The Mill Ave Coaches
These carriages ride up and down the Ave, giving visitors the experience of riding a horse-drawn buggy. They are elegant, white painted buggies with green and black velveteen upholstery, smiling cowboy coachmen (and women) who treat their fares like high class taxi riders. The horses are beautiful, huge dusty brown and white creatures with chests larger than kegs and flaring nostrils—Clydesdales with their huge hooves and scratchy manes.
A ride costs about $20 for twenty minutes.
The Clydesdales sound different from the mounted police; the clop of their hooves echoes a more pastoral, polite sort of canter as they draw the carriages rattling past. Snorting gently against the patting of passersby and interested parties. During my observation more people seemed interested in touching the horses and getting pictures than slaking their curiosity in the business. I hope that they can keep it up.
Mill Ave Trivia
I met a middle-aged man tonight who paused to talk to me as I sat and wrote in my book. He had some things to say about how much Mill Ave has changed in the past twenty-five years or so. Including that there once was a car dealership down at the end of Mill, near Mill’s End, in fact. Possibly where the hotel is right now.
Dana Brothers Dodge.
I’ve never seen it, so I am hoping to find old pictures of the property.
Envy & Cole
It’s been a long while since I last saw Envy. Early last year in fact. She is one of the more lively and talkative street rats, and is still hooked up with Cole. We spent a while speaking, standing aloof of the crowds whispering by on the red bricks; I leaning on my cane and she straight-backed, Christopher Paolini’s new book, Brisingr, in the crook of her arm.
She just got back from visiting California and will probably not be seen on the Ave for a few months—an understatement from her—as she’s pregnant and already having back pains. I made sure that she and Cole received a copy of Volume 9.
Of course, he came out with his amazing colored contacts—white against his olive complexioned face. I’m still waiting for the day that he puts together his horror troupe and starts making amazing movies al a Troma.
Even without the drum circle present it’s still possible to collect street rats around the bronze-man. As Ben and I sat and chatted about the recent changes to Mill Ave (mostly on my side the sudden proliferation of eateries—which makes me wonder how that has affected Monti’s business)—and the different stores that have come and gone from the Andre Building and other locations across the street.
We were drawn into a surreal, confusing conversation with a street rat so drunk that we could smell him like a perfume of alcohol from feet away. He wanted to know if the “government” said “F-you” and told us we had to fend for ourselves would we fight? Could we trust our family? …very, very drunk.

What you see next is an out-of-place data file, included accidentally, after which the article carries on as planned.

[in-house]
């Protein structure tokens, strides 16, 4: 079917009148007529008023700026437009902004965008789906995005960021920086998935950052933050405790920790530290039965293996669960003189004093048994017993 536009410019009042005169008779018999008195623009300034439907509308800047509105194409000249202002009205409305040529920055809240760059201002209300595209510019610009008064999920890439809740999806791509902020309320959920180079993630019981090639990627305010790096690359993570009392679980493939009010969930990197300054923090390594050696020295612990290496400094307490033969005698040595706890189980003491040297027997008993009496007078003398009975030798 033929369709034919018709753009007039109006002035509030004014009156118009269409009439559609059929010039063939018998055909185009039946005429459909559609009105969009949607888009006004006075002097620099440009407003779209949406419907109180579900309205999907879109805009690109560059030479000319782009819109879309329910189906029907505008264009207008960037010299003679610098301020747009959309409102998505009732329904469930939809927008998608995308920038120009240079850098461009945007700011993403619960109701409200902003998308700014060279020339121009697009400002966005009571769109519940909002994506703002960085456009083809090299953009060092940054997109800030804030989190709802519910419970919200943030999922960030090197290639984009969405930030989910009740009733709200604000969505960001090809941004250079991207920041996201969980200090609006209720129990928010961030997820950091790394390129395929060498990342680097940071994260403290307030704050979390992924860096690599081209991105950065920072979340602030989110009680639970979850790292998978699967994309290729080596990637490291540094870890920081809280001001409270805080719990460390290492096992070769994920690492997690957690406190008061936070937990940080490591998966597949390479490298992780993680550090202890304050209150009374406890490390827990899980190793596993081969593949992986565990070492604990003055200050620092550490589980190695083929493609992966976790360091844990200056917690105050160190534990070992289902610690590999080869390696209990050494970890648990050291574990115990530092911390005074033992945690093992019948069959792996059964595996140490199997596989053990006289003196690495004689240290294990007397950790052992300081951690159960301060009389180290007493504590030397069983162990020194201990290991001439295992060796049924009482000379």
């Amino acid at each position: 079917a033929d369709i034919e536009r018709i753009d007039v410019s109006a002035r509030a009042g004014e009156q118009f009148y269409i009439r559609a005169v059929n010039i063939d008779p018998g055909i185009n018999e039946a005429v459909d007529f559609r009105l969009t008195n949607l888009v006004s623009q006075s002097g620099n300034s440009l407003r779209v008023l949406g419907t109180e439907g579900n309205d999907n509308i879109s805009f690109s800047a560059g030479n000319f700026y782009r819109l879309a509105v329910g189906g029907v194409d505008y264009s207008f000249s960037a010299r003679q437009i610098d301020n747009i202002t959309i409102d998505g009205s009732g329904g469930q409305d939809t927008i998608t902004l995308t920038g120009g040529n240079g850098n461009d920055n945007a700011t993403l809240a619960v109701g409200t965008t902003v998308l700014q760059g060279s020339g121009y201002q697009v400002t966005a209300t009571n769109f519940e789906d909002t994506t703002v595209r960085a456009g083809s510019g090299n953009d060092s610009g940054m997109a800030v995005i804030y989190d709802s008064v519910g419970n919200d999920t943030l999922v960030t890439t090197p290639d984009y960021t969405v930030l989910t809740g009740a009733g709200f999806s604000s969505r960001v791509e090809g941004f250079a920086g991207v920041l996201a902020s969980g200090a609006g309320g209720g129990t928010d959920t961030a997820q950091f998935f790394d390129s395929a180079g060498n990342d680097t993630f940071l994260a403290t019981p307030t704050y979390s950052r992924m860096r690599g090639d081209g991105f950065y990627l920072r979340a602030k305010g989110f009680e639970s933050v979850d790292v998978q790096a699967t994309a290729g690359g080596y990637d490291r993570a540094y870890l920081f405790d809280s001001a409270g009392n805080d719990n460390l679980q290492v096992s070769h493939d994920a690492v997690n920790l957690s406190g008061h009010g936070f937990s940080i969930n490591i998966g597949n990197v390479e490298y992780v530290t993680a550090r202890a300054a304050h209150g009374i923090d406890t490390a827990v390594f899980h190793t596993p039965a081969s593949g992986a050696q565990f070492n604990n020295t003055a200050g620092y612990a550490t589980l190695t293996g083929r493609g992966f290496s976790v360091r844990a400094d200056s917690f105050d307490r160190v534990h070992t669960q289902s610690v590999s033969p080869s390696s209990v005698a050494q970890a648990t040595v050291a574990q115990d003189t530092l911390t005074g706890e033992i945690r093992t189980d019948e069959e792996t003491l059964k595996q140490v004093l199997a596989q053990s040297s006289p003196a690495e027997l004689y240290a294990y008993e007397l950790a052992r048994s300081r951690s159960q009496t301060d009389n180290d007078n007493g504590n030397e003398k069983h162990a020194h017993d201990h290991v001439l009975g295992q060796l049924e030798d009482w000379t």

The Street Preachers
The night began with the discovery of street preachers in front of Urban Outfitters. They came with a large, tall sign depicting their god, Jesus, being whipped and insulted by Roman soldiers. Among their crew were Tom (a grey-blonde haired man of some celebrity) and Ed, an older man who I’ve known for some time as I’ve been coming to the Ave.
There were also some people set up in front of the Post Office—the same two that we met on Halloween. While they did come over and visit with the preachers in front of Urban Outfitters I am not sure if they’re connected. I believe it was thought that they were with The Door, but right now I’m not quite sure.
The elder with the trumpet and his semi-charismatic partner, a man who looks like he was taken directly out of a 40s Humphrey Bogart film, probably The Big Sleep. He has a raw boned, handsome look and his eyes simply look through people or past them.
Further observations and narrative at my Better than Faith Mill Avenue Resistance Column
Pretty much we concluded the night by gathering a small cadre of street rats around the bronze man. We caught up on the passage of time. A few have come in from California and one other from Nebraska. I got to make the acquaintance of Evil Chuck—a punk/metal rocker type who wore ragged clothing, carried a CD with the new Slayer album, and a vibrant personality. And Shawn, a black-clad who mentioned that he was happy to see more goths coming out to the Ave, as we are a twilight bunch on the red bricks.
There were also fireworks.
Apparently from a basketball game.
The first few hollow gunfire booms caught me by surprise as they echoed between the buildings and startled the bats into a frenzy, their tiny bodies flickering bright white and yellow hither-and-thither as they flitted between the trees. The fireworks, though hidden invisibly behind me by a tall building, reflected themselves in fractured mezzotint patterns, repeated and spit across the windows of the unfinished Centerpointe Towers. They compete, however laughably, with the red beacons flashing atop the towers. Flashes of red, blue, green, white—scintillating like dying flowers, falling and burning pedals that eventually fade to embers and disappear in the lower windows.